Barry said a fellow rider had put it best when he said he felt like they were inside a bubble and there was a pin scratching the side.
“I lied a lot,” he said of the past. “I lied to the media and I apologize for that. I hated lying and I didn’t like what I was a part of. And it feels good to be truthful.”
Barry sees positives in his sport these days, pointing to the success of Team Sky, for whom he rode most recently, in winning while clean.
“Cycling has made remarkable strides in the last six years,” he said. “The culture is changing. Hopefully through this case, it continues to evolve and we have a culture in the future years where all teams are providing nurturing environments for young riders. And riders consider their health before the victory or performance.”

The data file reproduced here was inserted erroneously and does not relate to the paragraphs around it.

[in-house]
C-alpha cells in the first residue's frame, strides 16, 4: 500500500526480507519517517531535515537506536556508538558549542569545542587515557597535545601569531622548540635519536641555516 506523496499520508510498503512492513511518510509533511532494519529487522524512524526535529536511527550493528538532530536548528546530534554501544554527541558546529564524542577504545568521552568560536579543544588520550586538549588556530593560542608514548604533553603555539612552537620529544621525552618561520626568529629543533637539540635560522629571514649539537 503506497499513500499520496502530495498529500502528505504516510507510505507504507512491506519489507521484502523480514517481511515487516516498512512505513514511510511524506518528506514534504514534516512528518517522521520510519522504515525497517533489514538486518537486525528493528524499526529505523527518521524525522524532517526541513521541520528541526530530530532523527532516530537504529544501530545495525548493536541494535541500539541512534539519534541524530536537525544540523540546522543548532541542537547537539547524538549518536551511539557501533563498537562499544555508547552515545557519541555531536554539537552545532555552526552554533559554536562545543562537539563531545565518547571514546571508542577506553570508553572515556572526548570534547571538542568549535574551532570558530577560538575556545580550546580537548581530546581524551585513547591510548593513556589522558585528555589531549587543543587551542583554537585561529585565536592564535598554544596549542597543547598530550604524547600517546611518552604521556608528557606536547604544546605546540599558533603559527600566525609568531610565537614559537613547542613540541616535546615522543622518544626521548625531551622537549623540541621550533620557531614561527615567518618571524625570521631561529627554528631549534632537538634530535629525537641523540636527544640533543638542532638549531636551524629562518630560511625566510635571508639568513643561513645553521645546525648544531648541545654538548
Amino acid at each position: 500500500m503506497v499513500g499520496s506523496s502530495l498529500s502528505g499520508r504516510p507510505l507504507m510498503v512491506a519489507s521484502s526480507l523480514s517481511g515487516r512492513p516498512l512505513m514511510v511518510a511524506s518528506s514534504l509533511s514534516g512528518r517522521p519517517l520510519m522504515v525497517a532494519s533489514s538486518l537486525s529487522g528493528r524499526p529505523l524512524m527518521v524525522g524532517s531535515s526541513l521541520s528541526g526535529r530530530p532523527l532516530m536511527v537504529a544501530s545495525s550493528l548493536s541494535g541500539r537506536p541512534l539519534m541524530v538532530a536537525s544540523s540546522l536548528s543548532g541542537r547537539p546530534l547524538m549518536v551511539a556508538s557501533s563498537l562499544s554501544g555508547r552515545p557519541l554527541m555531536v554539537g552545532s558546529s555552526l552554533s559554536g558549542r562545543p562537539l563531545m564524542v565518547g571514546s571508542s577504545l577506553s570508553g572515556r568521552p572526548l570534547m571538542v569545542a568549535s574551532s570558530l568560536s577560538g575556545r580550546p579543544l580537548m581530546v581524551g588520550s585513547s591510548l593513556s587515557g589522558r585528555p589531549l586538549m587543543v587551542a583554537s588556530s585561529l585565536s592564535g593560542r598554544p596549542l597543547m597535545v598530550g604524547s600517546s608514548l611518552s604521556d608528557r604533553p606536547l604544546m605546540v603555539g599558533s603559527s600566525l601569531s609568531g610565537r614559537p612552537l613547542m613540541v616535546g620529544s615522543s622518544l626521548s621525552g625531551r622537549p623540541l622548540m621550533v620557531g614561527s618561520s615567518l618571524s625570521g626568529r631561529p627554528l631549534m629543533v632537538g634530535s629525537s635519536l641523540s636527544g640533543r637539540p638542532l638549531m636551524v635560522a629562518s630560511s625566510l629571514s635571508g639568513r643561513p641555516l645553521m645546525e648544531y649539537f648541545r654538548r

Barry also hopes that riders can avoid the “bad advice” he got on drugs and his health.
In confessing his past sins, Barry says he feels a whirl of emotions. While no one welcomes such attention, he says it feels liberating to finally be able to talk truthfully about his past.
He sees this scandal as more than just the hangover of a sport trying to clean up its act.
“And I don’t think this is just about cycling but about how when we’re with a group and we’re influenced by groups, humans can make grave mistakes and do unethical things.
“That’s probably one of the best lessons that I’ve taken from this — is that it’s so important to maintain perspective and to step outside the group and realize what you’re doing and why you’re doing it.”
Barry is currently relishing the time at home with his wife and two children. He plans another book and hopes to stay involved in cycling at some level.
With files from The Canadian PressReport Typo/Error